Library’s Book Madness Tournament returns


Photo Courtesy of Mallory Vaudo

Grace Holland, Staff Writer

Every year, the Madison library participates in their own version of March Madness but with books. Librarians Alice Pleasants and Liz Liebman hold the competitions for months throughout the school year. 

Book Madness starts during winter break and continues through the spring. Planning for the event entails going through student reviews and reviewing which books they enjoy. 

“We choose 64 books for the competition,” Liebman said. “We try to pick really new books and go through reviews to find the best of the best.”

The 64 books are split  into pairs that are later chosen by students. Students will then read the pair of books and vote in the library on their favorite from the pair after reading. 

“When we get to the final four round, we’ll have two readers and they will each pick the best from their pair of books. In the final two round, we try to get as many copies of the books as we can so everybody who wants to participate can read each of the final two books,” Liebman said. 

Paige Adelberger (’23) is a current participant in Book Madness.

I’ve been really enjoying Book Madness, mostly because it is a chance for me to read books that I might not have found/read otherwise,” Adelberger said “It also gives me a chance to read books that other students have read and enjoyed.” 

Book Madness started at the Madison library when Alice Pleasants joined the staff. 

“At my previous school we had read an article in the school library journal that had done something similar so we kind of adapted it to highschool,” Pleasants said.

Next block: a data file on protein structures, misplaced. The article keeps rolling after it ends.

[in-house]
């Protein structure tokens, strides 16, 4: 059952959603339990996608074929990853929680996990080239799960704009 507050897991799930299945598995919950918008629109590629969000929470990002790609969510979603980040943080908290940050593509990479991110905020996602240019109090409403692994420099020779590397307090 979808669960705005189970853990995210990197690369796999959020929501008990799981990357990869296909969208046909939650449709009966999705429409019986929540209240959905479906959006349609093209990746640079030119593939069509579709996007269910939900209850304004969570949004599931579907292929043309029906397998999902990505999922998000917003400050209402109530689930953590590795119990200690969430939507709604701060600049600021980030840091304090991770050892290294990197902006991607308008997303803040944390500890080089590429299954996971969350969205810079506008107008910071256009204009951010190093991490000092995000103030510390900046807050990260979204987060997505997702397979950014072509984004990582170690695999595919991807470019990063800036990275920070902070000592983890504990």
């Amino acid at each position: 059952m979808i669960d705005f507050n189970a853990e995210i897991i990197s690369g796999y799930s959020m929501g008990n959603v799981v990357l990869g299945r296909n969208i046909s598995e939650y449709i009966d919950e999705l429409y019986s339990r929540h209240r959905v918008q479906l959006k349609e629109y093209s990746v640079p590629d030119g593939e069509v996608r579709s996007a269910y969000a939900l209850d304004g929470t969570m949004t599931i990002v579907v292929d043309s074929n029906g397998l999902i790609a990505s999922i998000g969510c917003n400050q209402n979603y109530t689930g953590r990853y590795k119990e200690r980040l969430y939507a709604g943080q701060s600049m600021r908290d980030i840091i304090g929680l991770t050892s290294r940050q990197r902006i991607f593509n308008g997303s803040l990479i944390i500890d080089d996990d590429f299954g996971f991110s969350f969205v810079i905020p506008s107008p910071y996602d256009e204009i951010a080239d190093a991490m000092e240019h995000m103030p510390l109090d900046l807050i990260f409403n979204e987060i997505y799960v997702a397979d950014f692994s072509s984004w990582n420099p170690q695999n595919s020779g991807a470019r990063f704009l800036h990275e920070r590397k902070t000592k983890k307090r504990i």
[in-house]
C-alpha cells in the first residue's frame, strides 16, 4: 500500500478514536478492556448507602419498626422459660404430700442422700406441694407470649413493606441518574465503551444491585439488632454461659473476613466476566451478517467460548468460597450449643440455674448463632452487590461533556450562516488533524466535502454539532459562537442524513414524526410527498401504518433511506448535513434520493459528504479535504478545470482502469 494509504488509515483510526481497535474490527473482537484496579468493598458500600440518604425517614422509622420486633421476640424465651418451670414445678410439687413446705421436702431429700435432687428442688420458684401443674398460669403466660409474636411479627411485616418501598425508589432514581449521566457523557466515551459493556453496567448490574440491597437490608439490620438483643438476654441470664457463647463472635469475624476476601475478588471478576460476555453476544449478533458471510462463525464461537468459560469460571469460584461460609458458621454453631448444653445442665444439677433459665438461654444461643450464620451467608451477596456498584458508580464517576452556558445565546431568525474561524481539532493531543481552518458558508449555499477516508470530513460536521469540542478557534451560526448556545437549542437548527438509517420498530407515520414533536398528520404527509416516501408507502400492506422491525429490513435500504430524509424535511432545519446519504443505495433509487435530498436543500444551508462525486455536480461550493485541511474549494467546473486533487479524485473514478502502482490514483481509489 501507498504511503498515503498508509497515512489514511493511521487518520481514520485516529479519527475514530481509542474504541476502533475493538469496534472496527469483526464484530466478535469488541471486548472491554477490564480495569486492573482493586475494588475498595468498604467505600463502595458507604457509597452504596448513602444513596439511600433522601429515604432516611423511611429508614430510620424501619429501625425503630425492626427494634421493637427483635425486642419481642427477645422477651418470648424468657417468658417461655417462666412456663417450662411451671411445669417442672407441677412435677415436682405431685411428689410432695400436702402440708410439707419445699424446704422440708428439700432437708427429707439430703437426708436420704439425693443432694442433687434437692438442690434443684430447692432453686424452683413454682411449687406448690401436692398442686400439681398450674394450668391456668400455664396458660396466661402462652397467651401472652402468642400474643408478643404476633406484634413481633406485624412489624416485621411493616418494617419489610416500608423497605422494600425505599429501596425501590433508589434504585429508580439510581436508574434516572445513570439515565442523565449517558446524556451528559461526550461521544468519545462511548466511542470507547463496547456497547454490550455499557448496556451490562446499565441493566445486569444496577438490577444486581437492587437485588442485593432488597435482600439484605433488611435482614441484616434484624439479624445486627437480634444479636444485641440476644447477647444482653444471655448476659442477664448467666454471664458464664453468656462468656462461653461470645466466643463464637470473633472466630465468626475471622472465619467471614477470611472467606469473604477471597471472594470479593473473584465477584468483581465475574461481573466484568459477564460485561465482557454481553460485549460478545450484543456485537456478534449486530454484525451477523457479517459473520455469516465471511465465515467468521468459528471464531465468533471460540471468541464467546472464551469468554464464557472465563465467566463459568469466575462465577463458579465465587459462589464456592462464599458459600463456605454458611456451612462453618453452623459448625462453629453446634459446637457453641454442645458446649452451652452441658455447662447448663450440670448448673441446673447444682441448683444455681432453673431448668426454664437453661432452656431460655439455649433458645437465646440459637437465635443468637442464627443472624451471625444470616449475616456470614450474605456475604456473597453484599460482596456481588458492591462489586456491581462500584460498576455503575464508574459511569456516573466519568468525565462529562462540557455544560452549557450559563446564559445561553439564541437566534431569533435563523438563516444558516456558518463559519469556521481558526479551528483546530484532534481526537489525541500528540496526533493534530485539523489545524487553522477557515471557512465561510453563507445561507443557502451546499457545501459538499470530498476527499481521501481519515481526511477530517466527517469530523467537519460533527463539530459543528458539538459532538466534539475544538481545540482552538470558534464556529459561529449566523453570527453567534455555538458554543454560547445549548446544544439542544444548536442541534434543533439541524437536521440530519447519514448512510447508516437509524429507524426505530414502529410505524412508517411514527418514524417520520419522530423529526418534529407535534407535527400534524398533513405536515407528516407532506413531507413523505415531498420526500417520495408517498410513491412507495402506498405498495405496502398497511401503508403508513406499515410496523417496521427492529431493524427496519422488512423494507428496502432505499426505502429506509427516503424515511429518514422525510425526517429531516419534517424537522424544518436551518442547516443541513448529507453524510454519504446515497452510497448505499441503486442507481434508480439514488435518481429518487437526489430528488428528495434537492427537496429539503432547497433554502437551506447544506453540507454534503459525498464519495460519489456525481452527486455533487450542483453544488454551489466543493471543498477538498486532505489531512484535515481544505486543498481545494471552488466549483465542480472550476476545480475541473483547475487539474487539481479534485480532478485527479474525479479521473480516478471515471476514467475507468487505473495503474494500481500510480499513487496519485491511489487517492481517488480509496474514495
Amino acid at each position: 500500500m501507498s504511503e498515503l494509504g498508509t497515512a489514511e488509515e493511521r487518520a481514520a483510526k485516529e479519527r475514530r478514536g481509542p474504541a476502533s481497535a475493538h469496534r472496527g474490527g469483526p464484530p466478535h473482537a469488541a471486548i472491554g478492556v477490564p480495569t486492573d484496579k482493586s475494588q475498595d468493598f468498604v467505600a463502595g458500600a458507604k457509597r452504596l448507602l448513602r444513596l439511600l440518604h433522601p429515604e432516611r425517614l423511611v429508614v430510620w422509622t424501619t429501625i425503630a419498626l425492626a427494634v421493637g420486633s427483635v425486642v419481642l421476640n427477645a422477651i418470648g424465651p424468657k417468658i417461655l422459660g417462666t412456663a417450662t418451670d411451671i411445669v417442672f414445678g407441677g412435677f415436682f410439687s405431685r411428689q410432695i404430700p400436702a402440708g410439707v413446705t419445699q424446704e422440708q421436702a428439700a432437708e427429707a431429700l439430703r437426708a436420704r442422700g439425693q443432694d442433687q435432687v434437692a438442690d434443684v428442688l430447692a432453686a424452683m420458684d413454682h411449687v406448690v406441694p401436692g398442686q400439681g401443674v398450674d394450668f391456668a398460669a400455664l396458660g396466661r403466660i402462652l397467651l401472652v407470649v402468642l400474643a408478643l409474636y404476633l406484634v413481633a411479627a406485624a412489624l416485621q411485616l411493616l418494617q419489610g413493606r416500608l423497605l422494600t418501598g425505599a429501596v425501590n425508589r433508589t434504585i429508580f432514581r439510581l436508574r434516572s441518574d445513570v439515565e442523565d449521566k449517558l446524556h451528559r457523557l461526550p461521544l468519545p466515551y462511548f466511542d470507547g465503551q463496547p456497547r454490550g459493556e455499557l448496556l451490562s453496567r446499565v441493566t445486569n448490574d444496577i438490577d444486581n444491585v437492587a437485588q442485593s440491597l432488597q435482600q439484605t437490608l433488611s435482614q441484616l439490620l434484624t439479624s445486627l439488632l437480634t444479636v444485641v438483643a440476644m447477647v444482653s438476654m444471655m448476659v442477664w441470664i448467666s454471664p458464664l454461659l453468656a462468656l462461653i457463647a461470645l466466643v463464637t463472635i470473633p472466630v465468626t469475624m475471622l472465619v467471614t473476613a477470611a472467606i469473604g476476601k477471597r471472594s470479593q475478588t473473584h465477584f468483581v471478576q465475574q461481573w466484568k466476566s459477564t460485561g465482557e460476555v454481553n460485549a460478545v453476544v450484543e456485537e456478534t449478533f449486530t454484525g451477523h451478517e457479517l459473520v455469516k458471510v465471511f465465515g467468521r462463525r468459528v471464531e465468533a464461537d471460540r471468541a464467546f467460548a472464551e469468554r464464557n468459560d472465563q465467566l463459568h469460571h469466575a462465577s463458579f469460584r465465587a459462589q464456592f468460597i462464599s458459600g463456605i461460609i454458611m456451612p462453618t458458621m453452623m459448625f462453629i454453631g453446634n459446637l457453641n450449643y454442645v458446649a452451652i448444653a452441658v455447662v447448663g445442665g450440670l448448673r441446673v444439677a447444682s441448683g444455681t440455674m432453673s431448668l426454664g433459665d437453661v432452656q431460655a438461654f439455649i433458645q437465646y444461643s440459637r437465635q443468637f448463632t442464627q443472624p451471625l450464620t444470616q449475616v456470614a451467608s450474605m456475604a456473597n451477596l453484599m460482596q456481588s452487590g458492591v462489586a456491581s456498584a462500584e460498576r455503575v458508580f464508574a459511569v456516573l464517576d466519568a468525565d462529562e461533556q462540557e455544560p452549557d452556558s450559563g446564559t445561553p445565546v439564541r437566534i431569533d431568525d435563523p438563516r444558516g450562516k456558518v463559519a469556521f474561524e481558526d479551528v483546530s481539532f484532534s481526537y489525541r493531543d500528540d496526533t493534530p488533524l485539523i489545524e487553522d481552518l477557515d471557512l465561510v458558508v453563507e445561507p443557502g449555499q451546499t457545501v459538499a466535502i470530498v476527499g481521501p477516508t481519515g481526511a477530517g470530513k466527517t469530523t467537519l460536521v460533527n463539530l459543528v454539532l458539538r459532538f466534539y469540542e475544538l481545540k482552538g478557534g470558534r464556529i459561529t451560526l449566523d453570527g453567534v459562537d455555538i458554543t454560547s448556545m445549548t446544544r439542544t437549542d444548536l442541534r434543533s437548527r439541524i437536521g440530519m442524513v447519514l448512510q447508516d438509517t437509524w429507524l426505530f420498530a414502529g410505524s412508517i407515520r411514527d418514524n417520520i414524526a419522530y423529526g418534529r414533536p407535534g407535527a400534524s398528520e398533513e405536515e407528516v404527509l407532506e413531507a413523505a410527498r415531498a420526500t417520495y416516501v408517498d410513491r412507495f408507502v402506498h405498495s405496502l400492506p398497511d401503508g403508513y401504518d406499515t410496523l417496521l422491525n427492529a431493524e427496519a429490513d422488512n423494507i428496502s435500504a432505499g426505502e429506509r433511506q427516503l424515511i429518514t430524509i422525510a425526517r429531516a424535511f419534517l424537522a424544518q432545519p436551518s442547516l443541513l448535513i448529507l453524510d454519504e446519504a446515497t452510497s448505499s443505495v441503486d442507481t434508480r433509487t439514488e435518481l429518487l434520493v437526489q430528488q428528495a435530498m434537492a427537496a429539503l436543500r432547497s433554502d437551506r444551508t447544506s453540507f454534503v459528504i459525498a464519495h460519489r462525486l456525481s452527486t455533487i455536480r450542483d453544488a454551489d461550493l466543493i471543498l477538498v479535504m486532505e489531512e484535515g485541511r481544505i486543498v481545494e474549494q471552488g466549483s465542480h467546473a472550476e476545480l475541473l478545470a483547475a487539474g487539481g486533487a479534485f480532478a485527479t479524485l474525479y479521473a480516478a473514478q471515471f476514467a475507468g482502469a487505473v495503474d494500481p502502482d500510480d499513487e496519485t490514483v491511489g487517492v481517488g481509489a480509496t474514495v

Book Madness won’t enter the final round until after spring break in order to give participating students enough time to read both books. Currently, one group of students are reading either “The Black Flamingo” by Dean Atta and “Sooley: A Novel” by John Grisham, or “Lycanthropy and Other Chronic Illnesses” by Kristen O’Neal and “Furia” by Yamile Saied Méndez. The other group of students are reading “The New David Espinoza” by Fred Aceves and “Raybearer” by Jordan Ifueko or “Sanctuary” by Paola Mendoza and Abby Sher and “The Loop” by Ben Oliver. 

True to the competition, these paired books are each different from the other. “The Black Flamingo” tells the life of Jamaican and Greek-Cypriot teen Michael, who goes through his life trying to find his identity. Atta writes this story in the form of poems that spread over 400 pages. “Sanctuary” by the co-founder of the “Women’s March,” Paola Mendoza, sets her story 10 years into the future with teens escaping their corrupt government. “The Loop” by Ben Oliver covers the fictional story of a teenager who is incarcerated in maximum security, waiting on Death Row.

My favorite book that I’d read would most likely be Sooley, just because it’s a very satisfying read, and I enjoyed how it moved from place to place and told a story that could be interpreted in different ways,” Adelberger said.